Q: What happens if I don’t qualify for either Medicaid or tax credits?

Medicaid Coverage Gap

The Short Answer

You’ve been hearing about tax credits to help pay for health insurance, but when you apply you don’t qualify — even though your income is low. What gives?

If you’re in a state that didn’t expand Medicaid, it’s possible that you make too much to qualify for Medicaid and too little to qualify for ACA tax credits. That puts you in the Medicaid “coverage gap.”

You can still buy health insurance even if you fall into the coverage gap, but you won’t get federal government help to pay for it. You’re exempt from the mandate, though, so you won’t have to pay the penalty if you don’t get coverage.

The Longer Answer

The ACA was designed to help people afford health insurance. As part of the early plan, states were expected to expand Medicaid — offering free and low-cost insurance to people who don’t make a lot of money. The idea was that Medicaid would cover the lowest-income people in the state, and then ACA tax credits would pick up where Medicaid left off, helping cover people who make up to 4 times the Federal Poverty Level (FPL).

This plan got complicated, however, when in June 2012 the Supreme Court ruled that states didn’t have to expand Medicaid. No change was made to the ACA tax credit qualifications.

This means that some states have expanded Medicaid to cover more people, and some haven’t.

If you’re in a state that didn’t expand Medicaid, it’s possible for you to fall into the Medicaid coverage gap — meaning your household income is too high to qualify for Medicaid or too low to qualify for ACA tax credits.

To date, 29 states (including D.C.) have not participated in the expansion. This leaves several million people in the coverage gap.

Climbing out of the gap

If you think you fall into the gap, here’s what you need to know and what you need to do.

  • Apply anyway. If you live in a state that hasn’t expanded Medicaid coverage, you should still apply anyway. You may qualify under your state’s existing rules. Each state has existing coverage options that could work for you — particularly if you have kids or you’re pregnant or disabled. Also, states can still choose to expand Medicaid, and this decision could come at any time.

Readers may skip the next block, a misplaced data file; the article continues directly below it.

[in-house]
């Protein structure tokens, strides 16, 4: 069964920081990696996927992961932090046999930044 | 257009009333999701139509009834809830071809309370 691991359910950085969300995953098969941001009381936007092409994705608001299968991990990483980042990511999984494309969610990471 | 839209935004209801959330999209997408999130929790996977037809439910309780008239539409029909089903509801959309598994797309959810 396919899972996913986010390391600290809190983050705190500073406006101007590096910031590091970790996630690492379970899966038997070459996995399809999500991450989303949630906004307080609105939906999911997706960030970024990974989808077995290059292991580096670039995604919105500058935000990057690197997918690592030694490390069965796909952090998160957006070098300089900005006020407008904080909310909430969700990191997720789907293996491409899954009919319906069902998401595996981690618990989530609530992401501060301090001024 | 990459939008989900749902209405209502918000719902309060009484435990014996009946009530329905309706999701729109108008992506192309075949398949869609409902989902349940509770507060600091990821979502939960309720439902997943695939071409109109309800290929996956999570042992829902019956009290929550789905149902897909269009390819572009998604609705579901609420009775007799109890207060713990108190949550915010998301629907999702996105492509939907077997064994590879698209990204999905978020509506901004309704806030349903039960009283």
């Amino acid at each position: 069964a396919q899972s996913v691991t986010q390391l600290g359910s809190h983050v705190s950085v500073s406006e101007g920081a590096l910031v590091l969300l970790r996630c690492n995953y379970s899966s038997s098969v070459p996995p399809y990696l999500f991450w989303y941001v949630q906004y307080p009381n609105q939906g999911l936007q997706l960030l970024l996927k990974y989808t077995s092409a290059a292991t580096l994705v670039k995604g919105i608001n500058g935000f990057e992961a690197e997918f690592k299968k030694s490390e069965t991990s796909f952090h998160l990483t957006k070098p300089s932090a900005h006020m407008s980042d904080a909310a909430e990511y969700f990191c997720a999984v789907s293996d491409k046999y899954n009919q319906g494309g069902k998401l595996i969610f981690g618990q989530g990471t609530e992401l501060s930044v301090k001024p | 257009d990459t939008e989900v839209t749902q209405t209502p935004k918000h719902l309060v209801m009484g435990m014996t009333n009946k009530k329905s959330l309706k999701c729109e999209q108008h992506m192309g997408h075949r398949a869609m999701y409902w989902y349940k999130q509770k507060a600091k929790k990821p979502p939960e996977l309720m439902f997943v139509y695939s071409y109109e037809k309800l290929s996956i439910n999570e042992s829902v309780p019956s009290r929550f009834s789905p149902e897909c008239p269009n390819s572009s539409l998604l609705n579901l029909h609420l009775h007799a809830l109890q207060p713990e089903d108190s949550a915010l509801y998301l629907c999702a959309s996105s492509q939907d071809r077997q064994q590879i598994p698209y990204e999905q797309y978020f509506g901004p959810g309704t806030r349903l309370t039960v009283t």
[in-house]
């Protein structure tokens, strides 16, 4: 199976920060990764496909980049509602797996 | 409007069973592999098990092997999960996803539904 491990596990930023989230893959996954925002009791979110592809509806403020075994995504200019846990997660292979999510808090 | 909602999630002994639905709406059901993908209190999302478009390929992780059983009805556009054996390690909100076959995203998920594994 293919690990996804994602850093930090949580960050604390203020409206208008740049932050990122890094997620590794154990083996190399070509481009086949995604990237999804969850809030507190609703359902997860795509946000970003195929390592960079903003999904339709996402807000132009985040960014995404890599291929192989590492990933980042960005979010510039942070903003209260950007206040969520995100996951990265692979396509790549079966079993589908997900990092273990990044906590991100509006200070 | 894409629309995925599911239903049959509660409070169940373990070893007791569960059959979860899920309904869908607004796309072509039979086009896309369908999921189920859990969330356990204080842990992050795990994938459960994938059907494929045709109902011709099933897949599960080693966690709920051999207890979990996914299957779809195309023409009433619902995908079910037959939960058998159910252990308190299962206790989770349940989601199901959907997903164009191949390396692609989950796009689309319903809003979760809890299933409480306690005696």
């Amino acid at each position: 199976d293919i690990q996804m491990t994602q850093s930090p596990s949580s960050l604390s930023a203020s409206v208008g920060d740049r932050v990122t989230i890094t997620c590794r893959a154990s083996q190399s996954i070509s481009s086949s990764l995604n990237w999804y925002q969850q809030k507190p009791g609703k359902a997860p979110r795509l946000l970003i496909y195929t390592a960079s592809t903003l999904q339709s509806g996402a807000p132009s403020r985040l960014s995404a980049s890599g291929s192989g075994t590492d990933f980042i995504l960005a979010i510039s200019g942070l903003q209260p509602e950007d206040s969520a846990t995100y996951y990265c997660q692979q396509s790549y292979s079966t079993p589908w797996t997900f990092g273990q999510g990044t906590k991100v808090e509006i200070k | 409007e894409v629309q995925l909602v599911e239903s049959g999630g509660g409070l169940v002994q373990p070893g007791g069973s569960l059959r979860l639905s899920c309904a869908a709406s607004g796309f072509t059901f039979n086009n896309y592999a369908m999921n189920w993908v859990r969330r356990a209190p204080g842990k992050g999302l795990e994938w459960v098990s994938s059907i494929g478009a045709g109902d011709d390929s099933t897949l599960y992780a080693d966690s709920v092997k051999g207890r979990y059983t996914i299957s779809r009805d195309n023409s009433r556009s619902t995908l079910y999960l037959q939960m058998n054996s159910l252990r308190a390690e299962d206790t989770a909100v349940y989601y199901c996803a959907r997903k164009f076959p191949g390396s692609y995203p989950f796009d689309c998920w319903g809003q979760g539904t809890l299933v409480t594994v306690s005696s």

• Don’t worry about the tax penalty. If you would have qualified for Medicaid under the ACA expansion but your state isn’t participating, you’re exempt from the law’s requirement to buy coverage. You won’t pay a penalty for not buying it. So at least you don’t have to worry about that.
  • Free and low-cost clinics. With or without insurance you may still need healthcare at some point. Check to see what the policies are at local clinics and hospitals. They may provide care whether you have insurance or not. There are free and low-cost healthcare options listed on the healthcare.gov website.
  • Stay tuned. Since there is no deadline for expansion, your state could still expand coverage down the road. (Several states have recently decided to participate.) Keep checking back. It’s possible that at least some non-expansion states will have a change of heart. And right now, some of those states are exploring other options to provide low-cost care to those in need. And remember, if you’re pregnant or disabled you should apply no matter what. Many states have special programs to assist you.

Even if you’re not covered, your kids may be

Medicaid is available in every single state for children under age 19 with family incomes up to $23,550 (100% of the 2014 FPL for a family of four in most states). Also, children may still be eligible for Medicaid if their family income is higher, and children in families with even higher incomes may be eligible for the Children’s Health Insurance Program (CHIP). So if you have kids, you should definitely apply for Medicaid even if you yourself don’t meet either ACA tax credit or Medicaid eligibility requirements.

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